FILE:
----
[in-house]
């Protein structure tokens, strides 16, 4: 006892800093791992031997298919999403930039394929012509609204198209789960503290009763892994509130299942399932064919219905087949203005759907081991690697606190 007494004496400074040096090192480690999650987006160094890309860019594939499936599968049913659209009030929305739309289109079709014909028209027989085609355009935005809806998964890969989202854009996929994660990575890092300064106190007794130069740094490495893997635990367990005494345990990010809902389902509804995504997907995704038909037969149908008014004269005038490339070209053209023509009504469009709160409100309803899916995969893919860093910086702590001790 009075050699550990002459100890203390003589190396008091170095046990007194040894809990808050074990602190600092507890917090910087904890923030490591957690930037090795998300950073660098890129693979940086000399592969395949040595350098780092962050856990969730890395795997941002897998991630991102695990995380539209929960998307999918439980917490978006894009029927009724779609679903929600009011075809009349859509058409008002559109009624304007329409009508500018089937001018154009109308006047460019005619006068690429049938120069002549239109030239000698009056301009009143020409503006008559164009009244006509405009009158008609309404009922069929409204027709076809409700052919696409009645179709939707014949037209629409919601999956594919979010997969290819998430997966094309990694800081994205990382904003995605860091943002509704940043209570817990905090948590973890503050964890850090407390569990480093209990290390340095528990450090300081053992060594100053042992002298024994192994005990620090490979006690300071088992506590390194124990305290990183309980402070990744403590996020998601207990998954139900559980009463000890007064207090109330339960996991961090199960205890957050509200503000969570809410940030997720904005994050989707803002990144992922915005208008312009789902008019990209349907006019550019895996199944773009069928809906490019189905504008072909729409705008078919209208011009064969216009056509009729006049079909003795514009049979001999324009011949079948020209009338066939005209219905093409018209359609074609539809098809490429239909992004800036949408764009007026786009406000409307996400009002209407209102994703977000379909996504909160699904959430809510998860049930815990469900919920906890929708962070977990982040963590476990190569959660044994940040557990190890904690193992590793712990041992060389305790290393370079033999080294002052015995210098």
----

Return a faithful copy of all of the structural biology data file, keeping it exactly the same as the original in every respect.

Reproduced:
[in-house]
């Protein structure tokens, strides 16, 4: 006892800093791992031997298919999403930039394929012509609204198209789960503290009763892994509130299942399932064919219905087949203005759907081991690697606190 007494004496400074040096090192480690999650987006160094890309860019594939499936599968049913659209009030929305739309289109079709014909028209027989085609355009935005809806998964890969989202854009996929994660990575890092300064106190007794130069740094490495893997635990367990005494345990990010809902389902509804995504997907995704038909037969149908008014004269005038490339070209053209023509009504469009709160409100309803899916995969893919860093910086702590001790 009075050699550990002459100890203390003589190396008091170095046990007194040894809990808050074990602190600092507890917090910087904890923030490591957690930037090795998300950073660098890129693979940086000399592969395949040595350098780092962050856990969730890395795997941002897998991630991102695990995380539209929960998307999918439980917490978006894009029927009724779609679903929600009011075809009349859509058409008002559109009624304007329409009508500018089937001018154009109308006047460019005619006068690429049938120069002549239109030239000698009056301009009143020409503006008559164009009244006509405009009158008609309404009922069929409204027709076809409700052919696409009645179709939707014949037209629409919601999956594919979010997969290819998430997966094309990694800081994205990382904003995605860091943002509704940043209570817990905090948590973890503050964890850090407390569990480093209990290390340095528990450090300081053992060594100053042992002298024994192994005990620090490979006690300071088992506590390194124990305290990183309980402070990744403590996020998601207990998954139900559980009463000890007064207090109330339960996991961090199960205890957050509200503000969570809410940030997720904005994050989707803002990144992922915005208008312009789902008019990209349907006019550019895996199944773009069928809906490019189905504008072909729409705008078919209208011009064969216009056509009729006049079909003795514009049979001999324009011949079948020209009338066939005209219905093409018209359609074609539809098809490429239909992004800036949408764009007026786009406000409307996400009002209407209102994703977000379909996504909160699904959430809510998860049930815990469900919920906890929708962070977990982040963590476990190569959660044994940040557990190890904690193992590793712990041992060389305790290393370079033999080294002052015995210098």